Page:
AI rejected as inventor by Court of Appeal

A man’s plea to have an AI system recognized as the inventor of two patents has been rejected by The Court of Appeal of England and Wales.

Stephen Thaler, founder of US-based AI firm Imagination Engines, attempted to credit two inventions to the firm’s neural network model DABUS.

Patents for a food container which can change shape and a flashing light were filed to the Intellectual Property Office (IPO) in 2018.

Thaler has applied for multiple patents for creations credited to the AI in the United States, Australia, Israel, and South Africa, and has been successful at having an AI ruled as an inventor in South Africa and Australia.

However, the UK IPO denied his application on the basis that only a “natural person” can be considered an inventor according to the UK Patents Act 1977.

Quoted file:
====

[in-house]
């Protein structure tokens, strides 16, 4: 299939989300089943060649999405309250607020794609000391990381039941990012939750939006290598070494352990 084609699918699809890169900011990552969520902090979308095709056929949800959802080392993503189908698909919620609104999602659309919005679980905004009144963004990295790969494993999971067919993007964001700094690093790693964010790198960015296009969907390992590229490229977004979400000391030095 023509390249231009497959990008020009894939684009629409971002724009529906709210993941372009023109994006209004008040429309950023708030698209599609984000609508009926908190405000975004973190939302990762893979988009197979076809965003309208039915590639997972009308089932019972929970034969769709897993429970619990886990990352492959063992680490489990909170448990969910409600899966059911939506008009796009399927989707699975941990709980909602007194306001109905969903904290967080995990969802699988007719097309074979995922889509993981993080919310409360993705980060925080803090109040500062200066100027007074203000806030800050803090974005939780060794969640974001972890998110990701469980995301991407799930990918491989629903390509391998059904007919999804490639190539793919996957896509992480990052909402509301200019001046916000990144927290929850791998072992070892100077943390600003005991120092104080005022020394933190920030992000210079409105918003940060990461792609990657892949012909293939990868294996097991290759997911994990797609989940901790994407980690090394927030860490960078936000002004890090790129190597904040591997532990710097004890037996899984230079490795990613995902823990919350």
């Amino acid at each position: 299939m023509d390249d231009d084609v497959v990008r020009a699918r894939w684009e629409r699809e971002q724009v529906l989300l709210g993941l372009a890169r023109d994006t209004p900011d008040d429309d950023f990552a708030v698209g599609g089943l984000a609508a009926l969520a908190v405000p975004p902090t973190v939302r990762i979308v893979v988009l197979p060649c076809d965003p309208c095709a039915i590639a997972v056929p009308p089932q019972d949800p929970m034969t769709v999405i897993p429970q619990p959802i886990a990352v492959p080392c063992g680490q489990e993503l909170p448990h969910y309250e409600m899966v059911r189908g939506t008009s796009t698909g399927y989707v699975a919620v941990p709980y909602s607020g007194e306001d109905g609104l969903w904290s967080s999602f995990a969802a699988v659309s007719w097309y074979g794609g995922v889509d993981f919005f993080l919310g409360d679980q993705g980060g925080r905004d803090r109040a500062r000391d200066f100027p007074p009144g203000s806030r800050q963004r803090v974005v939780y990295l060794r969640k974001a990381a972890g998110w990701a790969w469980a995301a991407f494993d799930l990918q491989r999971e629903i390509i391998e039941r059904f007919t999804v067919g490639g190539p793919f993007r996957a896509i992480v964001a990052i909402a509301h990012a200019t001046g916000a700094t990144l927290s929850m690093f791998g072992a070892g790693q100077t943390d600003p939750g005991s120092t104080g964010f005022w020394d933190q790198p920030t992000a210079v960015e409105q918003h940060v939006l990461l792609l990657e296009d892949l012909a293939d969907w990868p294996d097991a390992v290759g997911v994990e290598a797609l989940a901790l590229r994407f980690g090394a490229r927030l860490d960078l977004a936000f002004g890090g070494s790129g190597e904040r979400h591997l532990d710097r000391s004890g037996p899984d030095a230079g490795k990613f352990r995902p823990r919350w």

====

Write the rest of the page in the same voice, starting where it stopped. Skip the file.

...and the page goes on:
In September 2021, a US judge ruled against one of Thaler’s appeals, also on the basis that an AI cannot be considered a “natural person”.

The UK Court of Appeal denied the decision in a split 2-1 judgment against the case.

Lord Justice Birss wished to allow the appeal, noting there would be no reason to deny it if Thaler had a "genuine belief" that DABUS was the inventor.

“This case raises important philosophical questions and indicates we will need to modernise patent law to deal with AI inventions,” said Giles Parsons, partner at law firm Browne Jacobson.

“Patent law was designed for the inventions of the first and second industrial revolutions.
He added: “It is not properly equipped to deal with the challenge of the fourth industrial revolution.”

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